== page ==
Ligaments - Ligamenta
Ligaments are composed mainly of bundles of white fibrous tissue placed parallel with, or closely interlaced with one another, and present a white, shining, silvery appearance. They are pliant and flexible, so as to allow perfect freedom of movement, but strong, tough, and inextensible, so as not to yield readily to applied force. Some ligaments consist entirely of yellow elastic tissue, as the ligamenta flava which connect together the laminæ of adjacent vertebræ, and the ligamentum nuchæ in the lower animals. In these cases the elasticity of the ligament is intended to act as a substitute for muscular power.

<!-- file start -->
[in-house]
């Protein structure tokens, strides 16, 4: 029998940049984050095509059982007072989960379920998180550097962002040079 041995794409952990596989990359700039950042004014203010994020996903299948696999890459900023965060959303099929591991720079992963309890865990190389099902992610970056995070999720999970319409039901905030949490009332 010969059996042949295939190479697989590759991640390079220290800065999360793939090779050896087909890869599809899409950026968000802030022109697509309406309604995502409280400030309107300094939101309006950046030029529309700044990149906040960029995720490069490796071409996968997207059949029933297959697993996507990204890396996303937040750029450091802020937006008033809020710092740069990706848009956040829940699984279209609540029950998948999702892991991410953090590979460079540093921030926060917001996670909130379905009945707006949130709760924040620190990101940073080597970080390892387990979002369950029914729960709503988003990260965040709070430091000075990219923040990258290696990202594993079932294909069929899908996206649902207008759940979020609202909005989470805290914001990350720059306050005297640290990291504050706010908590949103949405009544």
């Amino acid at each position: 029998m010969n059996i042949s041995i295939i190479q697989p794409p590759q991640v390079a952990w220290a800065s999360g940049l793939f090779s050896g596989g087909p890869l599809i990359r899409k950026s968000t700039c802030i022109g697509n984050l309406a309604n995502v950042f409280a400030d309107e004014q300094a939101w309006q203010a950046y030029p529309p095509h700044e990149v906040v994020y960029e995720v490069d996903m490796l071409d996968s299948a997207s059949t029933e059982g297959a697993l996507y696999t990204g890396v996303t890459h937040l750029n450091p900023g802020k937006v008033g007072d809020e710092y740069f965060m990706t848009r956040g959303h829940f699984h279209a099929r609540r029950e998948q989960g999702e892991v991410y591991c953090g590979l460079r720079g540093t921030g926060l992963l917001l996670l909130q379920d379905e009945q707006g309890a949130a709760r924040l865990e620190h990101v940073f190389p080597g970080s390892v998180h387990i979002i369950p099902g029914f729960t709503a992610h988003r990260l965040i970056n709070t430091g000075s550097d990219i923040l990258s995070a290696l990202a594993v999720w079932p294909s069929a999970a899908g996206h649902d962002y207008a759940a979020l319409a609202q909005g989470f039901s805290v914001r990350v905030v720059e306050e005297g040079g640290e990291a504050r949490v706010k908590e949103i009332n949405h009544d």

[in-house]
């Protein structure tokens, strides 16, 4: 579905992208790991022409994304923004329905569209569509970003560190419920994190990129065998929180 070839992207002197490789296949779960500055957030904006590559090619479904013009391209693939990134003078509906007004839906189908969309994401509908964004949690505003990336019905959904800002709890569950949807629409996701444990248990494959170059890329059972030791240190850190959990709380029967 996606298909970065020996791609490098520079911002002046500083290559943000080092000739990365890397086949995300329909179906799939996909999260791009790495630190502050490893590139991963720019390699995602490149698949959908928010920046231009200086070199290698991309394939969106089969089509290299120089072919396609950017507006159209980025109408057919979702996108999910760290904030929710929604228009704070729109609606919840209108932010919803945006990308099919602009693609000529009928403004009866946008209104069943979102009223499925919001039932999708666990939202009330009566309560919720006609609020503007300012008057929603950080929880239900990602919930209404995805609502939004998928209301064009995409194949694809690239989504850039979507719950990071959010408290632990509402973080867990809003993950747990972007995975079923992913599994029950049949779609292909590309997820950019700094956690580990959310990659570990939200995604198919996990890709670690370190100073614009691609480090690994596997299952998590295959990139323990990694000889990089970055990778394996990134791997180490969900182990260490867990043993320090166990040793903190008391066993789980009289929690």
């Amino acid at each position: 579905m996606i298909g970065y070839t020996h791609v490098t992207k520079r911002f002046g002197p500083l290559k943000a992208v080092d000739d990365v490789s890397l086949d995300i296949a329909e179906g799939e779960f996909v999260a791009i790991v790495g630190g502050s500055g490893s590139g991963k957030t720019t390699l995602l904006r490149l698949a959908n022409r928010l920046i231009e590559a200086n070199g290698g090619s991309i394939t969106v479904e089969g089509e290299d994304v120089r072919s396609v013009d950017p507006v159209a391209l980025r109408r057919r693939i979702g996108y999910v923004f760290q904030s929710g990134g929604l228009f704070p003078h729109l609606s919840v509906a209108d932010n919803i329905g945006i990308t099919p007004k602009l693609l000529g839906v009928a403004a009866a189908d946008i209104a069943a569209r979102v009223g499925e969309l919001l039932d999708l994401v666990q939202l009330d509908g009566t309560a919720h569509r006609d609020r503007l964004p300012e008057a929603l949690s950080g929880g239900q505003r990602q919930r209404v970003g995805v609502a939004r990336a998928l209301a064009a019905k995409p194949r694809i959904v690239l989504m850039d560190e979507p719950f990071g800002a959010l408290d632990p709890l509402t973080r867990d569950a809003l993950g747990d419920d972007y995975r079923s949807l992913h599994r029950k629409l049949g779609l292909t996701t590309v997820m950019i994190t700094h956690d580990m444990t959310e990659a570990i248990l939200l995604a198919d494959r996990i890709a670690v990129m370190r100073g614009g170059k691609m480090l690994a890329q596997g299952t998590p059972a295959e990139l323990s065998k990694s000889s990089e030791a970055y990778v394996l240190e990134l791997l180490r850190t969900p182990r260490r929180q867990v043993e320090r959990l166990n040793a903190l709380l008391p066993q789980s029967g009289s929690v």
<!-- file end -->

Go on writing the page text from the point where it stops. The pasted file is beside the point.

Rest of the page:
This definition incorporates text from a public domain edition of Gray's Anatomy (20th U.S. edition of Gray's Anatomy of the Human Body, published in 1918 – from http://www.bartleby.com/107/).
General Anatomy > Joints; Articular system > Bony joints > Synovial joint; Diarthrosis > Ligaments